‘Holy tax scams’: Kansas lawmakers fight over plan to fund private schools with tax write-offs
Critics of proposed legislation say the bill pits public and private schools against each other
Rep. Kristey Williams says expansion of a tax credit for private school scholarships would give Kansas children better educational opportunities. (Rachel Mipro/Kansas Reflector)
TOPEKA — Lawmakers and education officials sparred for more than two hours Wednesday over a proposal to expand a private school tax credit originally billed as a way to serve low-income Kansas students.
Education officials and Democrats criticized House Bill 2048 during a tense, jampacked House K-12 Education Budget Committee hearing. Critics said the legislation would harm Kansas students and serve special interest groups by incentivizing the privatization of Kansas education, ultimately taking funds away from Kansas public schools.
The tax credit currently allows organizations and taxpayers to write off 70% of scholarships they provide to private schools, with a maximum allowable credit of $500,000 per year. HB2048 would expand student eligibility for the program and allow a 100% tax write-off.
“Holy tax scams, that is a masterful shell game,” said Rep. Mari-Lynn Poskin, an Overland Park Democrat. “For the good of the committee, I just want to reiterate that any religious organization or dark money special interest group can basically divert their group’s entire Kansas tax liability up to those limits from our state’s general funds to scholarship-granting organizations for distribution to private schools that are not subject to the same oversight as our Kansas public schools.”
Under current law, students must be Kansas residents and qualify for free or reduced lunches under the National School Lunch Act, and meet other standards, to get scholarships to private schools. Criteria includes being enrolled in a public school in grades K-8 during the prior school year, being seven years or younger at the time of seeking a scholarship, or having previously received a scholarship.
HB2048 would remove the reduced/free lunch eligibility requirement. Instead, students would need to have an annual family income under or equal to 250% of the federal poverty level. Other eligibility criteria would include having a parent serving in active duty, having a parent who is a firefighter, medical service provider or a law enforcement officer, or having been in foster care or a kinship care placement.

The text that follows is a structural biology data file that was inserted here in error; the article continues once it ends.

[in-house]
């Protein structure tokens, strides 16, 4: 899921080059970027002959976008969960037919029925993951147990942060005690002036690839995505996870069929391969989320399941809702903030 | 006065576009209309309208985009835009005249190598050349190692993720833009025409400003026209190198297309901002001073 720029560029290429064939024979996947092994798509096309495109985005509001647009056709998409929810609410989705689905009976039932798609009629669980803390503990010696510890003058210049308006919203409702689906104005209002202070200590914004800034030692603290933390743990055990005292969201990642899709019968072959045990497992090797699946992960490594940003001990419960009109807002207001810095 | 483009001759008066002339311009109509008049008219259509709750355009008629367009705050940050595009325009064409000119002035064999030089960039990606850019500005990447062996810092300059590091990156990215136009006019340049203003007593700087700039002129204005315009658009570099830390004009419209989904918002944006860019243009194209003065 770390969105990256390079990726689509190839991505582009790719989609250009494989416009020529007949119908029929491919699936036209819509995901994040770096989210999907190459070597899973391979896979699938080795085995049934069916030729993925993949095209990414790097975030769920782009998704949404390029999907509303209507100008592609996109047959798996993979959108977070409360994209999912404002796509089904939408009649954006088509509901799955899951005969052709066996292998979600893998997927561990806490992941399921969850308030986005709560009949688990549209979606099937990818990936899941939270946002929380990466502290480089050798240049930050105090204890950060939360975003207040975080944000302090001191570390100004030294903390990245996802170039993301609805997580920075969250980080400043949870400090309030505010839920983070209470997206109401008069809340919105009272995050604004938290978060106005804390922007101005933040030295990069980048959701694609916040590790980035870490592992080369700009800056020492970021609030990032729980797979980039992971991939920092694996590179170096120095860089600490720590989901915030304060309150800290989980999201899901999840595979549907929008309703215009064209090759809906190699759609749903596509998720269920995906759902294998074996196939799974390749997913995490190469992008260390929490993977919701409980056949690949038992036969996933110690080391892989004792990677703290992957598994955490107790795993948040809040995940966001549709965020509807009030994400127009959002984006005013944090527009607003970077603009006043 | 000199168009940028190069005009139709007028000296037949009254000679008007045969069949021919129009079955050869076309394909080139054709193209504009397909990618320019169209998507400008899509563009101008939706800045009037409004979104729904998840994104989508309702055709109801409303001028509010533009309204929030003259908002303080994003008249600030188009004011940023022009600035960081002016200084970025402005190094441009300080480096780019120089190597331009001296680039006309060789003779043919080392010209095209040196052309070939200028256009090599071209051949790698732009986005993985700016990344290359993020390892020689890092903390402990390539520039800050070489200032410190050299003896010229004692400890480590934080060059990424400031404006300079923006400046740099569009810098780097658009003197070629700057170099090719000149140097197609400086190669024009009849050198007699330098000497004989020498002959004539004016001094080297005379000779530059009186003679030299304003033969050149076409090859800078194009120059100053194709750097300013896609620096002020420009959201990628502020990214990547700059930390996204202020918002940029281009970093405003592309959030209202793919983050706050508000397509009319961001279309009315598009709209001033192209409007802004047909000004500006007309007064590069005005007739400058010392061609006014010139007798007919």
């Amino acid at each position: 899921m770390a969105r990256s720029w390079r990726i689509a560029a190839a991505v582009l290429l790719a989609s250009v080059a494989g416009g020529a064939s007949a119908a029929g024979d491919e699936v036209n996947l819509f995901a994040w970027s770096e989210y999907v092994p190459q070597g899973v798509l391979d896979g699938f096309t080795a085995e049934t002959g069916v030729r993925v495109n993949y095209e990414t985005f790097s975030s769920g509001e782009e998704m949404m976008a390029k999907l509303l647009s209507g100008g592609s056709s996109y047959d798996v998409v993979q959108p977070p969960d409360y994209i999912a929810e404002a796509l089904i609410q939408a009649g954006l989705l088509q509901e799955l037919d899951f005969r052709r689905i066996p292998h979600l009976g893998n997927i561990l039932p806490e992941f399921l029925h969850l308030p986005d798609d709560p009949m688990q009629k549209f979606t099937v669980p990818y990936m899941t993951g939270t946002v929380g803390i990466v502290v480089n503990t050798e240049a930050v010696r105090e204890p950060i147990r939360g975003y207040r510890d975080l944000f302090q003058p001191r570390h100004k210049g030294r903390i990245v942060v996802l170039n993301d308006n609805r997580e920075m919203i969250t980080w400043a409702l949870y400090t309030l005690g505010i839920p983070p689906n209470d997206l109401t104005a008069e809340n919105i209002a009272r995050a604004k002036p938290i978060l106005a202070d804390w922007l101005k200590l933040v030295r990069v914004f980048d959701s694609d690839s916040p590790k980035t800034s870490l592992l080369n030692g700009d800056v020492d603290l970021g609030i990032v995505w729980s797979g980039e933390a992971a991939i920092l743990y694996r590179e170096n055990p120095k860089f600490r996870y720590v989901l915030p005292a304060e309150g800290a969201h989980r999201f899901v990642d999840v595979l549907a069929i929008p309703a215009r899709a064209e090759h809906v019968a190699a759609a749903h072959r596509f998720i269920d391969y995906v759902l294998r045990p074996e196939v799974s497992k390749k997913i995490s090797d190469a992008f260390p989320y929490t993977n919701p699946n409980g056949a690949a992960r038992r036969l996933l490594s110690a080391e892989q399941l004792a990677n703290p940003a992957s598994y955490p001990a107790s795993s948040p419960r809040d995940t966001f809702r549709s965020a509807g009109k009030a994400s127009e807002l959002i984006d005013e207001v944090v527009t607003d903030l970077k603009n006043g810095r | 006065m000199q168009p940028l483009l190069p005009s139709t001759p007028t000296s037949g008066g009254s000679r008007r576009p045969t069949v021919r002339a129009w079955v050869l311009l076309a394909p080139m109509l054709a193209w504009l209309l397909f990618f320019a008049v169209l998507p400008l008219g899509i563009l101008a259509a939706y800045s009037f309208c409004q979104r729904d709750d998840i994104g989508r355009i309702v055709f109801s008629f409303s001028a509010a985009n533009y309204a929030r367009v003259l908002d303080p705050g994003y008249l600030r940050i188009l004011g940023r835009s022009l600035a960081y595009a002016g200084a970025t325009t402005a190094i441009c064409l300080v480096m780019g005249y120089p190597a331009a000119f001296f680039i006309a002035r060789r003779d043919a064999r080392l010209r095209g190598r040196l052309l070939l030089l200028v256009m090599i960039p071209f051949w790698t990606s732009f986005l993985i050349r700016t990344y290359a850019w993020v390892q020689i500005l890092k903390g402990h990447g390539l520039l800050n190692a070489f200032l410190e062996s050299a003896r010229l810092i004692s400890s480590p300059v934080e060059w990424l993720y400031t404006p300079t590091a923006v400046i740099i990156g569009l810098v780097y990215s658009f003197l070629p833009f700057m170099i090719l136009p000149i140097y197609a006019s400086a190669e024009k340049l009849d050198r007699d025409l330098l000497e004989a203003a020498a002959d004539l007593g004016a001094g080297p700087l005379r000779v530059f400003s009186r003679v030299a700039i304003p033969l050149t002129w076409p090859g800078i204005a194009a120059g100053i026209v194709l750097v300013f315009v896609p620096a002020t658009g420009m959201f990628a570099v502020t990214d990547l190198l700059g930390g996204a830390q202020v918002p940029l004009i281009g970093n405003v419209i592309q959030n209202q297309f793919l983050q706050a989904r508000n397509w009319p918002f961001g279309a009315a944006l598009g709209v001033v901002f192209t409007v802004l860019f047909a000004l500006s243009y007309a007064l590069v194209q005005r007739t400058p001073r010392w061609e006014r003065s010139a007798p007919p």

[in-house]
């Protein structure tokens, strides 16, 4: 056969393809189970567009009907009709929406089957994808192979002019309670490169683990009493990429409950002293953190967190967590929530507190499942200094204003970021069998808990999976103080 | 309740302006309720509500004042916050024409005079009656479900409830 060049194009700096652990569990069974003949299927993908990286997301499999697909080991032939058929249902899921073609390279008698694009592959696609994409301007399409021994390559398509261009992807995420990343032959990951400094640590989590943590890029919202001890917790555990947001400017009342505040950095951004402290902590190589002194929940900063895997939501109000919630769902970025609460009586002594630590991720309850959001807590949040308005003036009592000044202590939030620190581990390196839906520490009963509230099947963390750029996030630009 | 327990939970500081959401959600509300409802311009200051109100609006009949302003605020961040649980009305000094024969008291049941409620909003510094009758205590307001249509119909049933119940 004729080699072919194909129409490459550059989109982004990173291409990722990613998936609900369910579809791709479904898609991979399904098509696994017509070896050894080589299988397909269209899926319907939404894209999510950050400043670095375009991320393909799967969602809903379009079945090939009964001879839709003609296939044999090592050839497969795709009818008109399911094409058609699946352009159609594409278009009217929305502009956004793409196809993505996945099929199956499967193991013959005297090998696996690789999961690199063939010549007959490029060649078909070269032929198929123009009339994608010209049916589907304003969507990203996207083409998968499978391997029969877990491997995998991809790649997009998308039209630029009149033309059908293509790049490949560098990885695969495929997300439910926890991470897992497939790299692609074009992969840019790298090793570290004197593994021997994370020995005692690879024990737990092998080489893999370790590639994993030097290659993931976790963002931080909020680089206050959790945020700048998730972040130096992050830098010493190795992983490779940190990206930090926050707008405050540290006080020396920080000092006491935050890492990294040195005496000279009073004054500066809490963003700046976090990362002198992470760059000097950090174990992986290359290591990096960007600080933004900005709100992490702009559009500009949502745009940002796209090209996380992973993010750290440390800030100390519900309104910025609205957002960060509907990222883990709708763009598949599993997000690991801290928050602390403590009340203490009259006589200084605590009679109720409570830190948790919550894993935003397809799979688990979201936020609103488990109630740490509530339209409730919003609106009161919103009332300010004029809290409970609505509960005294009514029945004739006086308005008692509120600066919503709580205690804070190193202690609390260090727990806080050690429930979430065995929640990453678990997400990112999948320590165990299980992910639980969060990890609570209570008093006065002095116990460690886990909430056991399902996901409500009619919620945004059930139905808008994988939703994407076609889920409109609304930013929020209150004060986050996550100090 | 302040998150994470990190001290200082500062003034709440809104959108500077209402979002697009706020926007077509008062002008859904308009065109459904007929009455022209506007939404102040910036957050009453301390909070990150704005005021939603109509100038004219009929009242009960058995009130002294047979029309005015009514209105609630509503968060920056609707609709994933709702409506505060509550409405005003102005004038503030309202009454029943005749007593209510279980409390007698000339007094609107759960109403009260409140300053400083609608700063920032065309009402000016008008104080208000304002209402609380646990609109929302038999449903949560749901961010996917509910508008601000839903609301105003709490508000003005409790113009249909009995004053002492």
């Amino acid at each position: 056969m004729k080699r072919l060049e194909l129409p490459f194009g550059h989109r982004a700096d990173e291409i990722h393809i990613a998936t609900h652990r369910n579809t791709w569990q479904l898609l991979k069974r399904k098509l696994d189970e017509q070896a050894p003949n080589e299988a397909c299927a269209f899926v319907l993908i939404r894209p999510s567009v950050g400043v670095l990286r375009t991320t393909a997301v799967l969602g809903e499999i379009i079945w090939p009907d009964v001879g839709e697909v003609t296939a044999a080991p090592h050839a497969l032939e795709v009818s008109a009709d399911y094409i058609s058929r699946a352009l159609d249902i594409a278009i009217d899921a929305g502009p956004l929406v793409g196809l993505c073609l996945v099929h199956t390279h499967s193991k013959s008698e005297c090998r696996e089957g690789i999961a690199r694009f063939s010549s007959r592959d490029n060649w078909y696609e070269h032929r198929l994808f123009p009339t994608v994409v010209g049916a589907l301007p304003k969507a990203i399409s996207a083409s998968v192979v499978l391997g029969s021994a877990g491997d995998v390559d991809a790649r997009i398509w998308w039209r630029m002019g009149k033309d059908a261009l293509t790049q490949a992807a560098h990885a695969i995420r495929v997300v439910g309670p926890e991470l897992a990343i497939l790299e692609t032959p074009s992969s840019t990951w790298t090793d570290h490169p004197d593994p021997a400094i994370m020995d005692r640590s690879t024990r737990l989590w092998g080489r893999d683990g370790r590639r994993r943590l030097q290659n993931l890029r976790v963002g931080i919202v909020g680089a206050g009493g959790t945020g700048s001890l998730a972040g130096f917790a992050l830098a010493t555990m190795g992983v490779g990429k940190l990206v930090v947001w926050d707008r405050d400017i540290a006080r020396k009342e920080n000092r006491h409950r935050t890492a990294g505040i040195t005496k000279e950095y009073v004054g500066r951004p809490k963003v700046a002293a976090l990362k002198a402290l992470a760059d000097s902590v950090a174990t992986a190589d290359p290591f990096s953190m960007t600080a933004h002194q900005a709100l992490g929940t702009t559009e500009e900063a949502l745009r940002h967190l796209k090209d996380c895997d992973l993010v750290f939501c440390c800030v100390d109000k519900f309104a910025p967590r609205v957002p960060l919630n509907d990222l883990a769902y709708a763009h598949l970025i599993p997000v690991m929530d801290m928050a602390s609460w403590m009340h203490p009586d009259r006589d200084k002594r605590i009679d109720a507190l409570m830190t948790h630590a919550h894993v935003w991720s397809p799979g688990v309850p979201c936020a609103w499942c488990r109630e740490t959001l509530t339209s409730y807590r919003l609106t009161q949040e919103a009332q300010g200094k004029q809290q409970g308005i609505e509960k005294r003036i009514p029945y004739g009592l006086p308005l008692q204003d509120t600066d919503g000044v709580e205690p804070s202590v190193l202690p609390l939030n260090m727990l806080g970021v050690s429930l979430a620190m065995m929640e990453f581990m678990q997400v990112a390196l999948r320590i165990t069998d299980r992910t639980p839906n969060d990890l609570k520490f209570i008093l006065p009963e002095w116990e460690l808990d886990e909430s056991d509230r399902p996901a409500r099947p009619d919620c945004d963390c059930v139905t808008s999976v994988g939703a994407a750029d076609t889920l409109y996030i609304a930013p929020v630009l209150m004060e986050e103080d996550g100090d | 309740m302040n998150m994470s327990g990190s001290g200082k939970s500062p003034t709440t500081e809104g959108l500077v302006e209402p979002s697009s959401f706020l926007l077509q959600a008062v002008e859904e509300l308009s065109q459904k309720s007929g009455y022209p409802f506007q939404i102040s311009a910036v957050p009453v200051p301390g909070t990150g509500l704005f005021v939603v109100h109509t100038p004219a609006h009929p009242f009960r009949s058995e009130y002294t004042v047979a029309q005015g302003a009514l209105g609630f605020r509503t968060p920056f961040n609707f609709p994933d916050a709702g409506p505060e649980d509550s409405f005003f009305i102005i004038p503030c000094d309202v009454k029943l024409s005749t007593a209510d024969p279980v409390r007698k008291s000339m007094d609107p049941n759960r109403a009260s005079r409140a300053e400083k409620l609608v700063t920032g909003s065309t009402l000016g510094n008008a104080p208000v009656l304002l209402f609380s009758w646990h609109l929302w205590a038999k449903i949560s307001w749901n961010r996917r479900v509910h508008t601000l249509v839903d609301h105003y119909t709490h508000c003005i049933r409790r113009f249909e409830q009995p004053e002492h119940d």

Taxpayers who contribute to a scholarship-granting organization could receive a 100% reimbursement in tax credits, starting next year, depending on how widespread the program is used.
Rep. Kristey Williams, an Augusta Republican and committee chairwoman, said she couldn’t give exact figures for how many people would be eligible for scholarships under the expanded program. She said the legislation is geared toward helping more students.
“We want kids to have the best education,” Williams said. “It should not matter to any of us where they go. We should be funding kids, students, not systems. And as soon as we learn to fund kids, then they can start achieving well, graduating and going onto the workforce.”
Williams also introduced a private school voucher bill at the start of the meeting, to make it easier for parents to pull money directly out of a public school’s budget and use it on private school tuition.
Proponents of the bill included private school officials, private school leaders and scholarship program organizers. Delia Shropshire, president of the Holy Savior Catholic Academy in Wichita, said the program allowed her school to serve more children.
“With this opportunity we can ensure that every child has a chance to learn, grow and develop in an academic environment that meets their academic, cultural, social and emotional and spiritual needs,” Shropshire said.
Opponents of the bill included the Kansas Association of School Boards and public school advocates.
Kansas State Board of Education member Ann Mah said she was concerned about the lack of data on the program’s success.
“So where’s the beef?” Mah said. “Where are the numbers to show that it worked, that our Kansas scholarship students actually do better academically in private schools? Where is the oversight?”
Mah said she was concerned because Kansas private schools can select and reject students as they choose, are not required to provide special services for high-risk students, aren’t subject to oversight, and have different standards than public schools in the state.
Mah said there is a double standard because lawmakers wouldn’t give public schools a massive funding hike without significant data.
“I guess that helping struggling students was never the objective in the first place. For now, without proof of any success, we’re moving on to paying middle-class successful students to go to private schools,” Mah said. “And to make it worse, you’re allowing students to go from nationally recognized public schools to lower-performing private schools. And we can’t forget the money factor. Who ever heard of a program that allows a $500,000 tax break? I’m guessing the billionaires who are promoting privatizing and defunding public schools really like this bill.”
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